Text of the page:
I’m here to defend my favourite generation. The Millennials often get a bad rap, particularly from the Baby Boomers. The whole “kids these days!” thing is getting old.
First to clarify, let’s distinguish the generations:
On social media, and in almost all conversations that include people over the age of 50, I tend to hear comments like the Millennials are entitled, an award-for-everything generation, who take offence to everything and have hurt feelings. They are depicted as over-educated, unmotivated and unemployable lazy kids still living in their parent’s basement.
But I’d like to offer another side.
I happen to know, be acquainted with, work with, am friends with, or related to quite a few Millennials.
In fact, even though I am a Gen X, I often consider myself an over-aged Millennial. My thinking is more aligned with theirs, I care about the world, and I believe in the power of diversity, change, and sustainability. I also have similar experiences to many of them, namely, trying to enter the workforce in our current economy. I can see things from both sides, but I promise you, 99% of the time, I will side with the younger generation.
It is a myth nowadays that a good education automatically converts into a well-paying, full-time job with benefits and security. The Millennials aren’t lazy because they don’t work full-time. The economy has changed, and these jobs rarely exist anymore. The typical Millennial is either working multiple part-time minimum wage jobs or going from short-term contract to contract. It’s not a Millennial problem, it’s an economy problem.
After returning to university and graduating in 2017 with both a Bachelor and a Master’s degree, I can confirm how hard it is to find a quality job. I can’t seem to get either a low-paying or entry-level job because I’m far too educated and over-qualified and I can’t get a good job because I don’t have enough of their version of qualifying experience (even though I do!). All the gates are closed. It’s labelled a Millennial problem because they are the ones entering the economy in mass. It’s not a Millennial problem, it’s an economy problem.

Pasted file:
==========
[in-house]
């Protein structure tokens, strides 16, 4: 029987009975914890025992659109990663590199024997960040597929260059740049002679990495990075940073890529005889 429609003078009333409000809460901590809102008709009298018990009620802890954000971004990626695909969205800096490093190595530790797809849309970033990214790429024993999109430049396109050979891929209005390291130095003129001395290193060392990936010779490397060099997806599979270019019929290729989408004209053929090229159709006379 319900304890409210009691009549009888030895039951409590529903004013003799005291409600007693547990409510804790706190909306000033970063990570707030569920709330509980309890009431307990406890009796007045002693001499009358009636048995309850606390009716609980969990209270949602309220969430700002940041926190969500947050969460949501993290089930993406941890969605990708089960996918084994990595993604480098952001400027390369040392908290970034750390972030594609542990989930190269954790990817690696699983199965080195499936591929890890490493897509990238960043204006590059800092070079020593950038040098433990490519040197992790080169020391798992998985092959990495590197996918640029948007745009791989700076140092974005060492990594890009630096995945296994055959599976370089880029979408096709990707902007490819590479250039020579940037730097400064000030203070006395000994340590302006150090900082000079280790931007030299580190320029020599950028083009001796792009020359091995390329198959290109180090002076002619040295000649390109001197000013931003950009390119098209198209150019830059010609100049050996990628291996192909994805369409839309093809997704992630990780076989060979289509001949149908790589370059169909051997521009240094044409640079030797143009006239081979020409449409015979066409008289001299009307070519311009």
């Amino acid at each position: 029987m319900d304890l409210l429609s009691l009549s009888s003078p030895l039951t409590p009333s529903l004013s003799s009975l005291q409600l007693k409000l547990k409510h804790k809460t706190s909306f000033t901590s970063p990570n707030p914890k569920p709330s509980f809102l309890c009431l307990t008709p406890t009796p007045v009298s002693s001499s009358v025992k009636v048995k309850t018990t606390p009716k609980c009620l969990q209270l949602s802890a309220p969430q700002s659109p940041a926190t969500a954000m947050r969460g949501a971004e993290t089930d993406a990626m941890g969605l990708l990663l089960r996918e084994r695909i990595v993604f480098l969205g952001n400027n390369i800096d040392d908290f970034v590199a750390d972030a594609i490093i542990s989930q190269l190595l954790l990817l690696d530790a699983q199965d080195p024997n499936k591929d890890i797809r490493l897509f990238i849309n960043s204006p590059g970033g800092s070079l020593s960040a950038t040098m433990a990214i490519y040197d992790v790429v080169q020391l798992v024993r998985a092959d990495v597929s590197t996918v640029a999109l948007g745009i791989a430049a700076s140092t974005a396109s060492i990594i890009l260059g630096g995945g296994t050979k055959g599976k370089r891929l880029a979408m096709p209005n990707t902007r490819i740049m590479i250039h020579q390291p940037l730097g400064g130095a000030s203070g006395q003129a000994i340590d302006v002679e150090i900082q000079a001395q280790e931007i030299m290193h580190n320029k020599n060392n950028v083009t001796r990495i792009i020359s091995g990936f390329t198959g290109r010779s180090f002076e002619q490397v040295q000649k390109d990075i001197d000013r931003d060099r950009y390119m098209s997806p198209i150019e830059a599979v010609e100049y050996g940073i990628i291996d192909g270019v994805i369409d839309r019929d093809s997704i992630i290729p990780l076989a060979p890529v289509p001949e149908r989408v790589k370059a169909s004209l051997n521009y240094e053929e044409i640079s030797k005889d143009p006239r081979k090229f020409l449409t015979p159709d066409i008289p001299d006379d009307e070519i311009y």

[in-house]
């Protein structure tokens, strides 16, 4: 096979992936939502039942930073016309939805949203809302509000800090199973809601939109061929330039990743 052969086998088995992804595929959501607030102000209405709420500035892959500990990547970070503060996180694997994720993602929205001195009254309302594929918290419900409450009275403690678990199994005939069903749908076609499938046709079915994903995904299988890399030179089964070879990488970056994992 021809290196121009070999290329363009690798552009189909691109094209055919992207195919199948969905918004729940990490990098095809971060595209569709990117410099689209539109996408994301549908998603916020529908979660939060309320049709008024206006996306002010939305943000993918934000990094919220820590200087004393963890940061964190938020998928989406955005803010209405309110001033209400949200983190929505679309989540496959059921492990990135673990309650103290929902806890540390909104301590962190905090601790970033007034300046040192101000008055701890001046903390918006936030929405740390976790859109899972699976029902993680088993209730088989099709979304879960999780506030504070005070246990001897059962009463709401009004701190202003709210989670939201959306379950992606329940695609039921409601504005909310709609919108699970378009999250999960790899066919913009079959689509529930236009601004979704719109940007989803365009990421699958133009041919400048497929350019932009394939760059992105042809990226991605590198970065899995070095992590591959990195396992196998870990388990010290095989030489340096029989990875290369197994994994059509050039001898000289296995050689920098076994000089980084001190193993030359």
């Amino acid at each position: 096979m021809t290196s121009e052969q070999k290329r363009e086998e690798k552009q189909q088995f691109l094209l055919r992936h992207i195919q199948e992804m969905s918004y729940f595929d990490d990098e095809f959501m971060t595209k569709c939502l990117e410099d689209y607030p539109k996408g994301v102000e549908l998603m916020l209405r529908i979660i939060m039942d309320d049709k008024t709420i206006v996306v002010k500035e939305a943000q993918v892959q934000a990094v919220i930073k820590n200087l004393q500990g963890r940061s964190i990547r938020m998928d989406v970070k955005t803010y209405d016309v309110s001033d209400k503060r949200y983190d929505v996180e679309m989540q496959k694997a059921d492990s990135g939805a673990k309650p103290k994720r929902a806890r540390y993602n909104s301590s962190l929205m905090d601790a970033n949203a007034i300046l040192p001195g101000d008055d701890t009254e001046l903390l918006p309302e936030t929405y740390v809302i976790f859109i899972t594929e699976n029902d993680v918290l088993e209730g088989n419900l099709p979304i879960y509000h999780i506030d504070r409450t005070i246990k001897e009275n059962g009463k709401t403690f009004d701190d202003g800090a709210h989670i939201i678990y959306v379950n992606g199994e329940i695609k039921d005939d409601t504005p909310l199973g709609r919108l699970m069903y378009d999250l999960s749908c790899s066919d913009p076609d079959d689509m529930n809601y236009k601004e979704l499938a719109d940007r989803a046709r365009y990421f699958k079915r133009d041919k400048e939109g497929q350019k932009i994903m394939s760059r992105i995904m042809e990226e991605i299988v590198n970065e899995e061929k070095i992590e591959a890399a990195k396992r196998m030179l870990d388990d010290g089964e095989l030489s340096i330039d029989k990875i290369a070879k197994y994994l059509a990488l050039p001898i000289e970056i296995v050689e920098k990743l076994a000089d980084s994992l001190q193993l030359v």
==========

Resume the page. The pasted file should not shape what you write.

Millennials also care about the individual. They care about inclusivity. They care about others, in a way our generation just, just... never has. They accept diversity and differences, they embrace the unknown, the new, and the difficult to define. They advocate for human rights, equality, and acceptance. They believe in calling out unacceptable sexist and racist behaviour (#metoo), corrupt politics, and challenging big industry’s detrimental economical and environmental policies. They know it’s not just plastic straws responsible for the world’s demise.
Why is this so disturbing and unacceptable to non-Millennials?
For those who can, they are starting social enterprises in record number. They believe in a new business model, measured not only in dollars, but in social impact and sustainability. They want to protect the world, and why wouldn’t they, it’s theirs to inherit long after we’re all dead. They are creative and innovative, looking at alternative solutions to old latitudinous problems that the older generations refuse to even acknowledge exist.
For those of you who don’t think highly of Millennials, I suggest you get to know some. Have a real conversation with them. Don’t just tell them they are lazy, that it can’t be done their way, while criticizing them for thinking differently from you. Listen to them. Ask them what they see in their future, the future after you are gone, and I almost guarantee it looks nothing like your future did when you were their age.
Then at the end of the conversation, get out of their way, because those Millennials... they’re not only going to save the world, they’re going to make it a better place.